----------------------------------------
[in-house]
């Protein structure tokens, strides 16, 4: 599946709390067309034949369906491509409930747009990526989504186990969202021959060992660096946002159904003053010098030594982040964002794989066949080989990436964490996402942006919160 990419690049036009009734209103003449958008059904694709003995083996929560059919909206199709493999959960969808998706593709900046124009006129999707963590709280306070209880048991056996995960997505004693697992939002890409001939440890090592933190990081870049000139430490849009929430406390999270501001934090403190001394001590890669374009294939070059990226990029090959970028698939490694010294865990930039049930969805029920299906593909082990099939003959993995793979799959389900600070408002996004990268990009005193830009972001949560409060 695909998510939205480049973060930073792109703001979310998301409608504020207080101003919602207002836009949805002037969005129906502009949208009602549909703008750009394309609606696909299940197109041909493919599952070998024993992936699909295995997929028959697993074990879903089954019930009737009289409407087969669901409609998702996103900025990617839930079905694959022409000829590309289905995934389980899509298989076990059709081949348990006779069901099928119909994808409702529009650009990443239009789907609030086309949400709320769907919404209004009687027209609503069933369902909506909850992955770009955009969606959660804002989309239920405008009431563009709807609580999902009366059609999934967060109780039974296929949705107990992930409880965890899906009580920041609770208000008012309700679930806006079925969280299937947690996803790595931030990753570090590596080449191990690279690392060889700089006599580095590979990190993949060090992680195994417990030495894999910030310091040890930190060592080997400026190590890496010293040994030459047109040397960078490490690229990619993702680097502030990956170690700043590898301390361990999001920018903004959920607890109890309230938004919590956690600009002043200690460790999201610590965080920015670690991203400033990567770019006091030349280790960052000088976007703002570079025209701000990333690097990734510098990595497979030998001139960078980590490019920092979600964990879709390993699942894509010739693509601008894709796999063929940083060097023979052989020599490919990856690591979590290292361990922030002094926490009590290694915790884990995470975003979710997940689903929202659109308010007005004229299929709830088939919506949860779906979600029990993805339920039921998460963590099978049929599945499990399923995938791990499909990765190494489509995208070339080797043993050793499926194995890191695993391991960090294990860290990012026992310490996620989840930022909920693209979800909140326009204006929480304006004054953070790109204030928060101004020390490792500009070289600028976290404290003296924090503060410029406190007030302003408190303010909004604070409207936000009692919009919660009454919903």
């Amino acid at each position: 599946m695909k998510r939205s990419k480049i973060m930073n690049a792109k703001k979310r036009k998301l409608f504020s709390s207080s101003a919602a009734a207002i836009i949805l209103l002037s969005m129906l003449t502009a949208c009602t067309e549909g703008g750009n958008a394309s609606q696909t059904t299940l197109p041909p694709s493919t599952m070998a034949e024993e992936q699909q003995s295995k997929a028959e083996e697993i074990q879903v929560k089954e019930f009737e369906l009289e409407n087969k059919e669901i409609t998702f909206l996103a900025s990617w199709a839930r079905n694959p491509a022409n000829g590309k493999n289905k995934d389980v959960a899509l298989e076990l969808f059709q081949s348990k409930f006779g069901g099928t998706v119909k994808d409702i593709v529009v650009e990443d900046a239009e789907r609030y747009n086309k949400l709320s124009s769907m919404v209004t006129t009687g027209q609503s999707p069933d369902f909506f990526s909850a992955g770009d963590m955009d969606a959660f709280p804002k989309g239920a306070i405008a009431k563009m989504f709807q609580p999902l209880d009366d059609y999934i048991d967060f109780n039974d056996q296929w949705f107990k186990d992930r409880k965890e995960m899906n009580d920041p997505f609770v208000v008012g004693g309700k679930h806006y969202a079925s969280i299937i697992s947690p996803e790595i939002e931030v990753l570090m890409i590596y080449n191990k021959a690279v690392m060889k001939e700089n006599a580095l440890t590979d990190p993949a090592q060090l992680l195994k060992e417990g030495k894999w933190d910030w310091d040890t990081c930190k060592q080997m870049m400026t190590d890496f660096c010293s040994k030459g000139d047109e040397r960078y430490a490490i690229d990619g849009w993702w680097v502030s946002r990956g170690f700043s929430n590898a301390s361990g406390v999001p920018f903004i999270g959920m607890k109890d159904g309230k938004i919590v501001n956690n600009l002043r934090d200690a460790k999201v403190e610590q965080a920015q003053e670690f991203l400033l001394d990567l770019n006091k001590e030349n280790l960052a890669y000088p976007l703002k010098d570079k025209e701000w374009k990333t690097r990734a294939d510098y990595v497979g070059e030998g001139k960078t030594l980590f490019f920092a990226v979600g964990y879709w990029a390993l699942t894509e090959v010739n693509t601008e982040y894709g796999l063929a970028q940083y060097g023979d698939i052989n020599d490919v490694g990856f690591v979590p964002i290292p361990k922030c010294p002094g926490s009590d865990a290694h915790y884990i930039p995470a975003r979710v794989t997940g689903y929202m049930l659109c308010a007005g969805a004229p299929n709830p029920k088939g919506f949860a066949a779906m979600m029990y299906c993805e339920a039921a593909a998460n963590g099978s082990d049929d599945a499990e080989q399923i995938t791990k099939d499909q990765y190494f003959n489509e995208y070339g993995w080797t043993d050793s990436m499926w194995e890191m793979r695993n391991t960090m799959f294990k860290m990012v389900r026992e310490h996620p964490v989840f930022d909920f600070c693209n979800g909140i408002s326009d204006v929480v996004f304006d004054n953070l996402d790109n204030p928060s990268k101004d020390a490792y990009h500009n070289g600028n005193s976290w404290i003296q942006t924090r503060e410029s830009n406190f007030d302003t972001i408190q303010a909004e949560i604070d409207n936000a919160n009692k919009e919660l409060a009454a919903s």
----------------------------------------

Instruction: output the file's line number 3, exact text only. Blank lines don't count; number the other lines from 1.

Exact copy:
């Amino acid at each position: 599946m695909k998510r939205s990419k480049i973060m930073n690049a792109k703001k979310r036009k998301l409608f504020s709390s207080s101003a919602a009734a207002i836009i949805l209103l002037s969005m129906l003449t502009a949208c009602t067309e549909g703008g750009n958008a394309s609606q696909t059904t299940l197109p041909p694709s493919t599952m070998a034949e024993e992936q699909q003995s295995k997929a028959e083996e697993i074990q879903v929560k089954e019930f009737e369906l009289e409407n087969k059919e669901i409609t998702f909206l996103a900025s990617w199709a839930r079905n694959p491509a022409n000829g590309k493999n289905k995934d389980v959960a899509l298989e076990l969808f059709q081949s348990k409930f006779g069901g099928t998706v119909k994808d409702i593709v529009v650009e990443d900046a239009e789907r609030y747009n086309k949400l709320s124009s769907m919404v209004t006129t009687g027209q609503s999707p069933d369902f909506f990526s909850a992955g770009d963590m955009d969606a959660f709280p804002k989309g239920a306070i405008a009431k563009m989504f709807q609580p999902l209880d009366d059609y999934i048991d967060f109780n039974d056996q296929w949705f107990k186990d992930r409880k965890e995960m899906n009580d920041p997505f609770v208000v008012g004693g309700k679930h806006y969202a079925s969280i299937i697992s947690p996803e790595i939002e931030v990753l570090m890409i590596y080449n191990k021959a690279v690392m060889k001939e700089n006599a580095l440890t590979d990190p993949a090592q060090l992680l195994k060992e417990g030495k894999w933190d910030w310091d040890t990081c930190k060592q080997m870049m400026t190590d890496f660096c010293s040994k030459g000139d047109e040397r960078y430490a490490i690229d990619g849009w993702w680097v502030s946002r990956g170690f700043s929430n590898a301390s361990g406390v999001p920018f903004i999270g959920m607890k109890d159904g309230k938004i919590v501001n956690n600009l002043r934090d200690a460790k999201v403190e610590q965080a920015q003053e670690f991203l400033l001394d990567l770019n006091k001590e030349n280790l960052a890669y000088p976007l703002k010098d570079k025209e701000w374009k990333t690097r990734a294939d510098y990595v497979g070059e030998g001139k960078t030594l980590f490019f920092a990226v979600g964990y879709w990029a390993l699942t894509e090959v010739n693509t601008e982040y894709g796999l063929a970028q940083y060097g023979d698939i052989n020599d490919v490694g990856f690591v979590p964002i290292p361990k922030c010294p002094g926490s009590d865990a290694h915790y884990i930039p995470a975003r979710v794989t997940g689903y929202m049930l659109c308010a007005g969805a004229p299929n709830p029920k088939g919506f949860a066949a779906m979600m029990y299906c993805e339920a039921a593909a998460n963590g099978s082990d049929d599945a499990e080989q399923i995938t791990k099939d499909q990765y190494f003959n489509e995208y070339g993995w080797t043993d050793s990436m499926w194995e890191m793979r695993n391991t960090m799959f294990k860290m990012v389900r026992e310490h996620p964490v989840f930022d909920f600070c693209n979800g909140i408002s326009d204006v929480v996004f304006d004054n953070l996402d790109n204030p928060s990268k101004d020390a490792y990009h500009n070289g600028n005193s976290w404290i003296q942006t924090r503060e410029s830009n406190f007030d302003t972001i408190q303010a909004e949560i604070d409207n936000a919160n009692k919009e919660l409060a009454a919903s």